Arrow-right Camera
The Spokesman-Review Newspaper

The Spokesman-Review Newspaper The Spokesman-Review

Spokane, Washington  Est. May 19, 1883
Clear Day 72° Clear
News >  Nation/World

Search for missing students focuses on Mexican dump

Tracy Wilkinson Los Angeles Times

COCULA, Mexico – Mexican authorities Tuesday announced the arrest of another suspect in the disappearance of 43 college students and said they were working with the most solid clues to date in finding the youths, centering on a mass grave at a trash dump near the city of Iguala.

The latest arrest brings to 57 the number of people detained in connection with the Sept. 26 incident in which the students were last seen being led away by local police after a clash that killed six people.

Two of the more recently captured suspects confessed to “direct participation” in the disappearances, said Mexican Attorney General Jesus Murillo Karam, without offering details. Their information, he said, led investigators to the trash dump outside the town of Cocula, about 15 miles southwest of Iguala in rugged, hostile terrain in Guerrero state.

Remains have been found at the site, and Murillo said Mexican forensic specialists, along with a world-renowned team of Argentine experts brought in at the families’ request, are examining them. They hope to determine whether the remains are those of the students – all men whose average age is about 20.

Murillo and his lead investigator, Tomas Zeron, went to the Cocula site, fueling speculation that the long search for the students was over.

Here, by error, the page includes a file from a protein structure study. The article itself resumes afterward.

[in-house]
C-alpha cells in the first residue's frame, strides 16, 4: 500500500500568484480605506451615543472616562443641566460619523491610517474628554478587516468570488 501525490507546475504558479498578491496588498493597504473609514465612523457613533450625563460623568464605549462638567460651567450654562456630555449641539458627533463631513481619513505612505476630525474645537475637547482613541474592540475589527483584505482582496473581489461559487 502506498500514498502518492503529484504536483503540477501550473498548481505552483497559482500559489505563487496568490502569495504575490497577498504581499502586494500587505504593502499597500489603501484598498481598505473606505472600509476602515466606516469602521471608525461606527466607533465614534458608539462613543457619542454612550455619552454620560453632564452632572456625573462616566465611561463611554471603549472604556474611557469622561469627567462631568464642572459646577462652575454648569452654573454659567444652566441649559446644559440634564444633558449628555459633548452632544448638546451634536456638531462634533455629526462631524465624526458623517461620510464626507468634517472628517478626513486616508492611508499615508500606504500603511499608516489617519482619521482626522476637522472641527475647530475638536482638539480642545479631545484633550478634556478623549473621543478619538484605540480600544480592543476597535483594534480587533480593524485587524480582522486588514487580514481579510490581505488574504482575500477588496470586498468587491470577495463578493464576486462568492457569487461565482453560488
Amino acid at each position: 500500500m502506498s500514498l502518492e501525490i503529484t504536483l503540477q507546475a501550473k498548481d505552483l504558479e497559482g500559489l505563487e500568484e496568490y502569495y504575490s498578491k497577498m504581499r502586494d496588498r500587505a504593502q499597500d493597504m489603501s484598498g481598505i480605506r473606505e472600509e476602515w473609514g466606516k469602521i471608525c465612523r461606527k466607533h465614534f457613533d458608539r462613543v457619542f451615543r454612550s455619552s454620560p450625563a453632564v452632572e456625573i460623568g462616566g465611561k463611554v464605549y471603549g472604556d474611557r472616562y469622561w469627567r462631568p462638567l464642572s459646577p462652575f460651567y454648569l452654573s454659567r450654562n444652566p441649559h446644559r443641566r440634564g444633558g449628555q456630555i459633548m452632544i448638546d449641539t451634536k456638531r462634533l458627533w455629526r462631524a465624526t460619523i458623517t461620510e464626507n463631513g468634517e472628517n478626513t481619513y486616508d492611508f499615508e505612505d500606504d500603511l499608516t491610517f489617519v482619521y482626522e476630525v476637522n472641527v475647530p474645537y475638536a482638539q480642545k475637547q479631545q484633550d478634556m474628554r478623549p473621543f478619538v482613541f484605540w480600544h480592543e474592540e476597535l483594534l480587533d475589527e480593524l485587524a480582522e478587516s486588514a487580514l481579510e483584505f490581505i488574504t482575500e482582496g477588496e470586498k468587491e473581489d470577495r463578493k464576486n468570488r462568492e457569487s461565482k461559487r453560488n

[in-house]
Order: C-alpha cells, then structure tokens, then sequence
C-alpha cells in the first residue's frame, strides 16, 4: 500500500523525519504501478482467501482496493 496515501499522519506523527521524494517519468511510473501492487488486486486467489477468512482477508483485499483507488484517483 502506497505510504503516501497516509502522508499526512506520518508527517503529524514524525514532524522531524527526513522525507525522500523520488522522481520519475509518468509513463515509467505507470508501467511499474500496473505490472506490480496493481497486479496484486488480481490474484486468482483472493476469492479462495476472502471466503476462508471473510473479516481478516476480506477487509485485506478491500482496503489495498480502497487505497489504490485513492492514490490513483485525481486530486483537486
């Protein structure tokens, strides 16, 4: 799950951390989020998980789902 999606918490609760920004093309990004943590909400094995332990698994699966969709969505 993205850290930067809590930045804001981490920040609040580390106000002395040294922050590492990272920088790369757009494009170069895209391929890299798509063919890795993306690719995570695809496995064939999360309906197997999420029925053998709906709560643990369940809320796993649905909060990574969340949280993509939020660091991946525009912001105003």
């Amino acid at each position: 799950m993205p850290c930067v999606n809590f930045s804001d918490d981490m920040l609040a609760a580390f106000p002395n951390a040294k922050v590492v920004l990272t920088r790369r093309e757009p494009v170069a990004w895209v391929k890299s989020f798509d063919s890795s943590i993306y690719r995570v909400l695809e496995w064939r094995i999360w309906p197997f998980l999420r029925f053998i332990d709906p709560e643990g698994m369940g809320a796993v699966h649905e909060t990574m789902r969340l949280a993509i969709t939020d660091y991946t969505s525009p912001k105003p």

The burial site is the 11th to be uncovered since the students disappeared. Before exhumation at Cocula, a total of 38 bodies had been recovered, none identified as the students, according to authorities.

Most of the recently detained suspects are members of a drug gang known as Guerreros Unidos, who Mexican authorities say were working hand-in-hand with local police and politicians. Most of the other detainees are police officers, one of whom confessed to killing or witnessing the killing of several students, Murillo said.

The students, from a rural college for poor children of peasants aspiring to be teachers, went missing after being intercepted and attacked by police from Iguala and Cocula, federal authorities say. The police opened fire on the students’ buses, authorities say, killing six people, including a 15-year-old who happened by. The students had commandeered the buses en route to a planned demonstration.

The Spokesman-Review Newspaper

Local journalism is essential.

Give directly to The Spokesman-Review's Northwest Passages community forums series -- which helps to offset the costs of several reporter and editor positions at the newspaper -- by using the easy options below. Gifts processed in this system are not tax deductible, but are predominately used to help meet the local financial requirements needed to receive national matching-grant funds.

Active Person

Subscribe to the Coronavirus newsletter

Get the day’s latest Coronavirus news delivered to your inbox by subscribing to our newsletter.